People not technology

Getting full adoption of ICT in schools to obtain the startling improvements that are possible is a people problem, not a technology problem. But the drive from the UK government and Becta has been focused on the technology. What matters is when teachers and pupils irreversibly change their work processes to become more effective. Achieving this requires addressing human imperatives, not technology or education imperatives.


Learning to use computers takes effort. They can be frustrating and annoying and the software keeps changing. Just as with any technology there are early adopters who are excited by what computers are and the ideas of what they can enable, but for the majority there has to be a strong imperative to use them. The imperatives for ICT in education have not so far been made clear. The early adopters have assumed that the majority will naturally perceive the imperatives as soon as they start using computers in their work. But that misses the point; the majority of people resist change unless it is forced upon them or the benefits of changed practices are abundantly clear in the first few minutes of trying. They won’t on their won persevere long enough to grasp the imperatives.

In the fairly early days of the BBC Computer a piece of software appeared that could convince teachers that the computer had a future somewhere in their lives - Wordwise. Though Wordwise was not easy to use for anything beyond straightforward typing, in that it beat the typewriter hands-down. The bit of magic was the delete key!

But though offices could force their employees to switch from typewriters to computers and could provide the necessary infrastructure of printers and soon networks, because words and documents were their main task, this did not happen in schools. Typed documents are not the main task of schools, so this wasn’t a strong enough imperative to cause change in work processes. Most schools have finally got to the point of widespread use of word-processing for office tasks - but not for the main task of schools, pupils’ learning.

Through the various sections of these writings I am trying to unpick the imperatives for ICT in different aspects of education and learning, but let’s talk about whole-school adoption of ICT. It’s really hard for an individual teacher to use ICT effectively if the school as a whole does not espouse it.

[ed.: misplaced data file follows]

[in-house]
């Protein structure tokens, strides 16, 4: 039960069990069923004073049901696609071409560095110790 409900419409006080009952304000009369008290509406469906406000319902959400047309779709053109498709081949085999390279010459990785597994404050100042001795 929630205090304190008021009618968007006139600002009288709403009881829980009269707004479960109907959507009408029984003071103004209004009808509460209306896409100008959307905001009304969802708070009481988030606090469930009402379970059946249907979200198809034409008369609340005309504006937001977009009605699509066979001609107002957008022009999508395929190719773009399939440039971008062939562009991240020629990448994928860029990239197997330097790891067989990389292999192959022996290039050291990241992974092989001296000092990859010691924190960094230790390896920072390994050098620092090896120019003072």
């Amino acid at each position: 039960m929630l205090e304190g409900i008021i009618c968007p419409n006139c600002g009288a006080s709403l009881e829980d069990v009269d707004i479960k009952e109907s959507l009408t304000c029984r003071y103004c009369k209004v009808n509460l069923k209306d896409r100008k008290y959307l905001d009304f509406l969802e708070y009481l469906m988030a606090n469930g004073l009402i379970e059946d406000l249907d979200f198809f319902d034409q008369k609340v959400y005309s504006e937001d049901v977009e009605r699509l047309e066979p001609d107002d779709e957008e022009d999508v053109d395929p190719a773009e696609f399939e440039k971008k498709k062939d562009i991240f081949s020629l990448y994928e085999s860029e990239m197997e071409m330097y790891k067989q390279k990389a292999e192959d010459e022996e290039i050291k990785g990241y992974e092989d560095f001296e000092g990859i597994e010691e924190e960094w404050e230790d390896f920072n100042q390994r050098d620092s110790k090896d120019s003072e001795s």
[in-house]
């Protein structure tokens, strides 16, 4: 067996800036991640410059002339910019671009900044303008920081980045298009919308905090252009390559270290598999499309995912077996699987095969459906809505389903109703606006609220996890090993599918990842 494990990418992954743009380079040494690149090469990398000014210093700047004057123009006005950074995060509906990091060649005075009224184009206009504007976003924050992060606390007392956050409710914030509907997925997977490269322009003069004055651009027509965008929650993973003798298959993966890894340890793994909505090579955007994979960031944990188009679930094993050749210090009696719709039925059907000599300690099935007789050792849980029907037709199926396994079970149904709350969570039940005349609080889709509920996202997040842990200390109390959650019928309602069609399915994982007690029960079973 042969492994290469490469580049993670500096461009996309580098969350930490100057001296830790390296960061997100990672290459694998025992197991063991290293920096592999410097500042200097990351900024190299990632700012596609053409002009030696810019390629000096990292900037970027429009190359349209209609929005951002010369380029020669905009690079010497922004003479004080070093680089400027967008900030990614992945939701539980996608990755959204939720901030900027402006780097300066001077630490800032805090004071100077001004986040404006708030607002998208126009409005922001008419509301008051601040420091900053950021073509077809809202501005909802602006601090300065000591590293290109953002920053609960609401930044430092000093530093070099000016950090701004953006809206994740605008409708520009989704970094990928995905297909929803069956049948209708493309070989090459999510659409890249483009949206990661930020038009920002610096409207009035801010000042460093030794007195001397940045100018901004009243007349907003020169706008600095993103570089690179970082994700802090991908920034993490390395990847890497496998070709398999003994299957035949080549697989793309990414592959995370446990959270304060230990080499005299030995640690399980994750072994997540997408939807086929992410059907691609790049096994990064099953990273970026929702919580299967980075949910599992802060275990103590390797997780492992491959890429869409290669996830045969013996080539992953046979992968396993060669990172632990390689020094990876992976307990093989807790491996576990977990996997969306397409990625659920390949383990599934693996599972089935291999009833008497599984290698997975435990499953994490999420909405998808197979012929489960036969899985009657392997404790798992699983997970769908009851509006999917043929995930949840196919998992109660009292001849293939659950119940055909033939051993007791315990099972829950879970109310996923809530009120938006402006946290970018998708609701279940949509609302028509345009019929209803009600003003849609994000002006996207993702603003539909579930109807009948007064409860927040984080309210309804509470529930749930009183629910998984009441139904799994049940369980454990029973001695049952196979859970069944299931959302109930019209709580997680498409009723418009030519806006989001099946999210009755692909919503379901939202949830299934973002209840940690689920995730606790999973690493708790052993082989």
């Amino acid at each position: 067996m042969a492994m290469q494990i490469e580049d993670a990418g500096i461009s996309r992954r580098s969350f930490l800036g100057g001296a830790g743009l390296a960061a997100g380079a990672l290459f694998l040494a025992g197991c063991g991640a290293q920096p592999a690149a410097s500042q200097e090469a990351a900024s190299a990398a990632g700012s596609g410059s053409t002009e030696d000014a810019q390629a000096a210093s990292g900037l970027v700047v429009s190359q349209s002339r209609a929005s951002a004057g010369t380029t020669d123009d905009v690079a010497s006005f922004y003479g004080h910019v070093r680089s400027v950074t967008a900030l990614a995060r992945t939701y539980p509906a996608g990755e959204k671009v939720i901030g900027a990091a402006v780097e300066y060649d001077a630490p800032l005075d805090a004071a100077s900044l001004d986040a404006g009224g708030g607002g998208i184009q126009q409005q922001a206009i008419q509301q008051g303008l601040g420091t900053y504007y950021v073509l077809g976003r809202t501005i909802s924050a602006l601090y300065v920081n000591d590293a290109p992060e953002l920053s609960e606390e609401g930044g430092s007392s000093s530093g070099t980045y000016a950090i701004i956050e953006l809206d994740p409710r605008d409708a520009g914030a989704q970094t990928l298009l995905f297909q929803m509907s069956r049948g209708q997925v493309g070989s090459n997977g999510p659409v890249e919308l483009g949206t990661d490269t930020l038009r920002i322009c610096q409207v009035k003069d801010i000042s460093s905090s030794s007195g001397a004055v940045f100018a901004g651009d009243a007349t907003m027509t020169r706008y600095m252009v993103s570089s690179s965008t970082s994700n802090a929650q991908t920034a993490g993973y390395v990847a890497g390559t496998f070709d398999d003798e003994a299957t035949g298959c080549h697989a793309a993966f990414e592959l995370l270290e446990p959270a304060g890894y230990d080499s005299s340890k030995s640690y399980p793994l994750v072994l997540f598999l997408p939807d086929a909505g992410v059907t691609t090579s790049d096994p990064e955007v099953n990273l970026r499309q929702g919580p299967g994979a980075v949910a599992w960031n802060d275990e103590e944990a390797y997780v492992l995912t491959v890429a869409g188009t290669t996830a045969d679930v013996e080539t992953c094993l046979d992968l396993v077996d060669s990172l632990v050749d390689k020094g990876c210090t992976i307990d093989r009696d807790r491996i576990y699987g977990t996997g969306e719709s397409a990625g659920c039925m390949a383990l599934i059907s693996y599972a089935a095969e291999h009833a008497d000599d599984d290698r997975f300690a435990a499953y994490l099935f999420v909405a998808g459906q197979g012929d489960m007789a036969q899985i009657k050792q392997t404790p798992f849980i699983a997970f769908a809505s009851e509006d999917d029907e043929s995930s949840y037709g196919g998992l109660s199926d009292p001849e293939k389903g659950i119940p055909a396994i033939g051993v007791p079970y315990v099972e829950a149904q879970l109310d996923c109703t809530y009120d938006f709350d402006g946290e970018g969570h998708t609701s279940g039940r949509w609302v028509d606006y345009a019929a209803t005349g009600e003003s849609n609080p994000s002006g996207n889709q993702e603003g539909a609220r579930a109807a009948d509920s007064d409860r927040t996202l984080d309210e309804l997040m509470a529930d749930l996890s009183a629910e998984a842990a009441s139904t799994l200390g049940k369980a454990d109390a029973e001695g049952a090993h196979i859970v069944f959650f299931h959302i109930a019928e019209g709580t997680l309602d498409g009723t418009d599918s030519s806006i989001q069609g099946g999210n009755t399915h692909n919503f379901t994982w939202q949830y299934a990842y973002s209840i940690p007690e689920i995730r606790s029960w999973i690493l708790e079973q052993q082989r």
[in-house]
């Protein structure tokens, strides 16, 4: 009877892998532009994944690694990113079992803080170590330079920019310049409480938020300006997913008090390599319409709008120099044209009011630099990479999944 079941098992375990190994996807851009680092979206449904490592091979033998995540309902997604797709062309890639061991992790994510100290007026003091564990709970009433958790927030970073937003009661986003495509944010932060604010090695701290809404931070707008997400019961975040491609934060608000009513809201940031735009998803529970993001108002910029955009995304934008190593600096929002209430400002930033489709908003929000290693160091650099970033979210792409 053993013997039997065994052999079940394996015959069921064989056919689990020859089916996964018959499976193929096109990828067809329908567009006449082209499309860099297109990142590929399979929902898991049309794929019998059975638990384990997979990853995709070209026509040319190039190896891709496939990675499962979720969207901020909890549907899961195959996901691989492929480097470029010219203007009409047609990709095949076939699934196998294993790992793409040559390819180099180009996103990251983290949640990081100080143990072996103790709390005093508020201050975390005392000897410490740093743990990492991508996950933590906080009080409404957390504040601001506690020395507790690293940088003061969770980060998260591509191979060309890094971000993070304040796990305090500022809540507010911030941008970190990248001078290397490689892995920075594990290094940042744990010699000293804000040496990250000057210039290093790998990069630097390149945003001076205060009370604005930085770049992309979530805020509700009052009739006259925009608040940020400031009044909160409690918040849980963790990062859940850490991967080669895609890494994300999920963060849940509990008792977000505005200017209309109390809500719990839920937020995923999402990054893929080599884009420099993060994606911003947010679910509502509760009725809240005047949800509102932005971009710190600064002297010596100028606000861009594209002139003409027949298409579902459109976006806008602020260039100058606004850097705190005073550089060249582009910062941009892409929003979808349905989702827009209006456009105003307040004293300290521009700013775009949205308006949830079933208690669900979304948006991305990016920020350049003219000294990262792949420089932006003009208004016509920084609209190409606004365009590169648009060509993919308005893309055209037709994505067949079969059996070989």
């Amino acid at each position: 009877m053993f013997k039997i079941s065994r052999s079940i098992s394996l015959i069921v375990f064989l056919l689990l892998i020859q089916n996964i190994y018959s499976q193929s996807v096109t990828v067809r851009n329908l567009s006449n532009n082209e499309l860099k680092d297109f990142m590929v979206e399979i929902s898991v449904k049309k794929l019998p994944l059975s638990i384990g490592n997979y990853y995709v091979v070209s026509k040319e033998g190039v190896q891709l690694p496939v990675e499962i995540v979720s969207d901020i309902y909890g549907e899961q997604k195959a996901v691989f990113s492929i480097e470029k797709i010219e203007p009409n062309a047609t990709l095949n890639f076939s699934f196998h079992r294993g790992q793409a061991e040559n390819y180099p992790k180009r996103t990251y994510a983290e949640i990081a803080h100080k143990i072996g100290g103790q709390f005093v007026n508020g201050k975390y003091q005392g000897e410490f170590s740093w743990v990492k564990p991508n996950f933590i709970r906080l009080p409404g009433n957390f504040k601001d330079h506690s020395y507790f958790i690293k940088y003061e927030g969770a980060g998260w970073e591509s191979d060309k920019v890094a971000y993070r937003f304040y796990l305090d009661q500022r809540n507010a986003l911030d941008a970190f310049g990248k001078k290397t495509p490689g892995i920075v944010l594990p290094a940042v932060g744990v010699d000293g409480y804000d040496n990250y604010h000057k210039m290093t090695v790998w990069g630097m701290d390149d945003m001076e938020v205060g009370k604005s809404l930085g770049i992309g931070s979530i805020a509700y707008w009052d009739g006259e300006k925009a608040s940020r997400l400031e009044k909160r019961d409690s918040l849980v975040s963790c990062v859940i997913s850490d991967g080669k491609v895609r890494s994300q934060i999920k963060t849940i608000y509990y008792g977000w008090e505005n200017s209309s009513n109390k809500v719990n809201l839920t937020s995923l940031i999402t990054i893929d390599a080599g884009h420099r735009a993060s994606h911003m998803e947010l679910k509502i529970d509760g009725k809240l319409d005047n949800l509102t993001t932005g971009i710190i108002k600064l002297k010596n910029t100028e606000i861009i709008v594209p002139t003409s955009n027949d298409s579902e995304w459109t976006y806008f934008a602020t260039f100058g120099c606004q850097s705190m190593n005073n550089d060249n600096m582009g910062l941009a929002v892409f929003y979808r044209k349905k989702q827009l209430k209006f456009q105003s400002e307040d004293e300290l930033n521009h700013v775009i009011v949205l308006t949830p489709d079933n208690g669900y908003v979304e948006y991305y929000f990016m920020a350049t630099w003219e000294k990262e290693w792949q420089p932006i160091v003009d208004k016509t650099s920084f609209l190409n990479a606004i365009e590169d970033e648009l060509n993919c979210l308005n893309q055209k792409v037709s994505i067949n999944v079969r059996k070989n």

There is of course a pre-condition. For all teachers to use ICT the computers have to be available, networked to enable access to resources and communication, and always working. But if the Head of a school understands the imperative this can be arranged, even in small schools with small budgets.

We’ve been through a rather confusing period in the last 5 years, because the main promotional focus for ICT in education in the UK has been learning platforms. Confusing, because Becta’s approach did little to point out that there are different imperatives for primary and secondary schools. The approach also suggested to teachers that they should change their teaching to use virtual learning environments, with work set online and students using independent learning software packages. Small wonder the majority of teachers were not interested. Slowly, where there have been interested school leaders and groups of teachers keen on ICT, good usage of ICT has developed in some schools - but still very much the minority.

So what are the imperatives?

I put it to all secondary school headteachers that it is managerially stupid not to get all teachers and admin staff using computers - not for teaching and learning reasons, but because the organisational complexity of secondary schools demands it. Just in eliminating paper for school notices, cover notices, school handbooks etc and the time taken to handle all this paper, a secondary school can save upwards of £10,000 annually. Then there is the much enhanced communication with email. And the time teachers save on admin tasks. Then some more innovative things become possible, such as engaging the middle managers in creating the school’s self evaluation form.